Environment

Momentum to streamline Wisconsin’s mine permitting process is rocketing ahead.

This week, to accelerate Senate action, Majority Leader Scott Fitzgerald disbanded a bipartisan mining jobs committee - sending the Assembly’s bill to the budget committee.

It will hold a hearing Friday at the Capital, with a potential Senate vote next week.

Supporters of the faster permitting process say northern Wisconsin needs the jobs an iron ore mine would bring.

Critics insist the state needs time to study whether the operation would irreparably harm the environment.

WUWM Environmental Reporter Susan Bence visited the region to gather residents’ views. She now concludes her series by chatting with researchers on the scene using what they know to predict how a strip mine might affect a pristine watershed.

Environmental groups are not any happier with a new Senate mining bill, than with legislation the Assembly passed weeks ago.

Advocates of streamlined regulations want to pave the way for an open pit iron mine just south of Lake Superior.

People who live nearby have mixed opinions.

Yesterday we spoke with residents who support mining because of the hundreds of jobs it would create.

Today, WUWM Environmental Reporter Susan Bence steps into the Penokee Range where some people hope to stop or at least slow the process.

A state lawmaker revealed a much-anticipated iron mining bill Monday. It’s still in draft form.
Senator Neal Kedzie of Elkhorn wants the Select Committee on Mining Jobs, which he heads - along with the public - to comment on both the preliminary document as well as a mining bill the Assembly passed last month.

We conclude our year-end tradition, Life’s Voices. WUWM shares the stories and perspectives of people making a difference, often without public fanfare. Today, our installment takes a green turn, as we meet a man dedicating his life to preserving open and wild spaces.

WUWM's Environmental Reporter Susan Bence spoke with Cherrie Nolden, who is researching how goats can be better used in managing land. Nolden lives in Prairie du Sac.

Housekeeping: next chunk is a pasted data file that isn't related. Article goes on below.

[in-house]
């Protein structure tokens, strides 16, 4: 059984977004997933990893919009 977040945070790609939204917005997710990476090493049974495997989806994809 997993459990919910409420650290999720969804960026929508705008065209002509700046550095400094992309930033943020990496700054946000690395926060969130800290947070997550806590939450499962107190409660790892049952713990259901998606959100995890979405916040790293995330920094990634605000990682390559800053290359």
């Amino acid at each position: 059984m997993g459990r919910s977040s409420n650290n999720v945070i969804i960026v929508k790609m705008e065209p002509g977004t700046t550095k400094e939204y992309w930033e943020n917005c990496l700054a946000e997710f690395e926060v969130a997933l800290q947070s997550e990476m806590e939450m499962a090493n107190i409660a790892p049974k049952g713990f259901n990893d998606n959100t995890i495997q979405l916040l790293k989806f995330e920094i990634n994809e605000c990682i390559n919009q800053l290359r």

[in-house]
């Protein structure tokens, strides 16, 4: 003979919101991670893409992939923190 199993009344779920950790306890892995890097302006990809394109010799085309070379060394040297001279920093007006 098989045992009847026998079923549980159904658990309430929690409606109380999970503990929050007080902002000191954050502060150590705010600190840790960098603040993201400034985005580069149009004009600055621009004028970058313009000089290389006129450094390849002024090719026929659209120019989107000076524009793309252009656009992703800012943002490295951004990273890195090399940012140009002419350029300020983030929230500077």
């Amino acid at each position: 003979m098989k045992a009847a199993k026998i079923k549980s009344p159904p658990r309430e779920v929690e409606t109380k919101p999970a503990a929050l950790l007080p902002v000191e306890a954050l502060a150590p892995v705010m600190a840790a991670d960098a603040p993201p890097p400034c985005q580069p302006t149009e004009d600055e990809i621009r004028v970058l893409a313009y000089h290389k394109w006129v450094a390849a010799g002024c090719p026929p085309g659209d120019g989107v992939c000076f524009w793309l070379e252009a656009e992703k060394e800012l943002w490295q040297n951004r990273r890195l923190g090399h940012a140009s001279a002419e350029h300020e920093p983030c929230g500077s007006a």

We continue our week-long series Project Milwaukee: State of Upheaval.

This first year of the Walker Administration may be remembered as one of Wisconsin’s most tumultuous political eras.

Early on, the governor created environmental waves by putting the brakes on much-anticipated wind turbine siting rules – stifling a fledgling industry.

Weeks have passed since Wisconsin Senate Majority Leader Scott Fitzgerald named a seven-member committee to suggest ways of streamlining the state’s mining rules. Momentum for change stems from an untouched stash of iron ore in northern Wisconsin. Proponents of the project say it promises employment in a job-starved region.Critics fear an intricate web of streams and wetlands that feed into Lake Superior would suffer irreparable impact.

Today, in honor of Veterans Day, we take you to an out-of-the-way story. WUWM discovered a group quietly trying to help homeless veterans find grounding in an urban garden.

WUWM Environmental Reporter Susan Bence visited the MillerCoors plant to find out how deeply “sustainability” runs through the 156-year-old brewery's veins – both in terms of building employee loyalty and in its drive to evolve into a more environmentally-friendly operation.

WUWM’s environmental reporter Susan Bence takes us to western Wisconsin when she visits Mark Shepard at his 106-acre perennial producing forest in Richland County. This weekend Shepard will travel to Milwaukee to teach the nuances of permaculture in an urban setting.

Gallery created by very hungery ash borer larva

We learn more about a new tool in the fight against the invasive emerald ash borer. Susan Bence is WUWM’s environmental reporter – she spoke with research intern Todd Johnson and Mary Holleback at the Riveredge Nature Center near Newburg, Wisconsin.

Restoring the KK River

Jul 25, 2011

WUWM’s Susan Bence talks with people working to restore the Kinnickinnic River. Bence is WUWM’s environmental reporter. The organizations working to repair and restore the Kinnickinnic River hope concrete removal will begin by 2013.

Buzz Surrounds Beepods

Jul 9, 2011

Advocates of living a green life, as well as making money doing it, are gathering this weekend at the Walworth County Fairgrounds, in Elkhorn Wisconsin. Organizers of EcoFair360 hope to lure attendees to workshops ranging from building an electric motorcycle to designing a green roof. A local businessman is “buzzing” out there to share his creation.

WUWM's environmental reporter, Susan Bence, spoke with people in Oak Creek who are looking to begin a new chapter in that community’s history books by transforming the lakefront from its current state of industrial blight.

This week WUWM is reporting on the potential of regional development within the corridor spanning from Milwaukee south to the greater Chicago area.

Today we poke into the health of the region's environment. We hear alerts when the air quality is poor because of exhaust and the particular air flow here – and air pollution can thwart the development of new factories. And we've been hearing plenty about the threat of Asian carp to Lake Michigan, coming via Chicago's link with the Mississippi River.

But WUWM Environmental Reporter Susan Bence learned about two projects in the region having healing affects on their surroundings.

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